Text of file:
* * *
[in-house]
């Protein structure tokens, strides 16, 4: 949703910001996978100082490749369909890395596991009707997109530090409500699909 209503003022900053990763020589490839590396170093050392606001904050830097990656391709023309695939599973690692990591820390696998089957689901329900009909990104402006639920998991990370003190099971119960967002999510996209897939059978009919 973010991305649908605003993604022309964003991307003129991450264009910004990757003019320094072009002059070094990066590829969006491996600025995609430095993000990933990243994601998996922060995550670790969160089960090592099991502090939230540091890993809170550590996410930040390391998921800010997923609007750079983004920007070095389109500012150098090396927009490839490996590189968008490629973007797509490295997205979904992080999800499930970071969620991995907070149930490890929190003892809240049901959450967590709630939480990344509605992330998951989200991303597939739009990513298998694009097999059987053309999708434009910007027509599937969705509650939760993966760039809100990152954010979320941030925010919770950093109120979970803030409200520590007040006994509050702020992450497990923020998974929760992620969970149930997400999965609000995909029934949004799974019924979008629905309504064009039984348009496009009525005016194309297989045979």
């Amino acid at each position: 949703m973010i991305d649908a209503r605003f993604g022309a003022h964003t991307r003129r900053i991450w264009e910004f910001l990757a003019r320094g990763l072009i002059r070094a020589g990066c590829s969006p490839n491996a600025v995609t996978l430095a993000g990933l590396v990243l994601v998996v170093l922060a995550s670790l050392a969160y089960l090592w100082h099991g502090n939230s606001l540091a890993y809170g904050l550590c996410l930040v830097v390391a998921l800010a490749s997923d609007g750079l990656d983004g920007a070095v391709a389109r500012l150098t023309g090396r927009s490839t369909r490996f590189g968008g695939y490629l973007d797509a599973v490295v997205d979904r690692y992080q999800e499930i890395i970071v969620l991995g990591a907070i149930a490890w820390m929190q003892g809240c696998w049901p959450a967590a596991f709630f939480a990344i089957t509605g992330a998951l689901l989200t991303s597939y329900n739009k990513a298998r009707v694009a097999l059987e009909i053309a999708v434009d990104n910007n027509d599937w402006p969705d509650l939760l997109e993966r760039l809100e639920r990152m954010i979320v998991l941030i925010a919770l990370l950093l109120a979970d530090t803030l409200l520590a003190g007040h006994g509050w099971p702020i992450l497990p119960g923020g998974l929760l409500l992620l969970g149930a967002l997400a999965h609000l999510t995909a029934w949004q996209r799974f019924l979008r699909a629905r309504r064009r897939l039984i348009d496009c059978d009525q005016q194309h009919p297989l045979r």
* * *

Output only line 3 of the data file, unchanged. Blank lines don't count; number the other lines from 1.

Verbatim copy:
């Amino acid at each position: 949703m973010i991305d649908a209503r605003f993604g022309a003022h964003t991307r003129r900053i991450w264009e910004f910001l990757a003019r320094g990763l072009i002059r070094a020589g990066c590829s969006p490839n491996a600025v995609t996978l430095a993000g990933l590396v990243l994601v998996v170093l922060a995550s670790l050392a969160y089960l090592w100082h099991g502090n939230s606001l540091a890993y809170g904050l550590c996410l930040v830097v390391a998921l800010a490749s997923d609007g750079l990656d983004g920007a070095v391709a389109r500012l150098t023309g090396r927009s490839t369909r490996f590189g968008g695939y490629l973007d797509a599973v490295v997205d979904r690692y992080q999800e499930i890395i970071v969620l991995g990591a907070i149930a490890w820390m929190q003892g809240c696998w049901p959450a967590a596991f709630f939480a990344i089957t509605g992330a998951l689901l989200t991303s597939y329900n739009k990513a298998r009707v694009a097999l059987e009909i053309a999708v434009d990104n910007n027509d599937w402006p969705d509650l939760l997109e993966r760039l809100e639920r990152m954010i979320v998991l941030i925010a919770l990370l950093l109120a979970d530090t803030l409200l520590a003190g007040h006994g509050w099971p702020i992450l497990p119960g923020g998974l929760l409500l992620l969970g149930a967002l997400a999965h609000l999510t995909a029934w949004q996209r799974f019924l979008r699909a629905r309504r064009r897939l039984i348009d496009c059978d009525q005016q194309h009919p297989l045979r």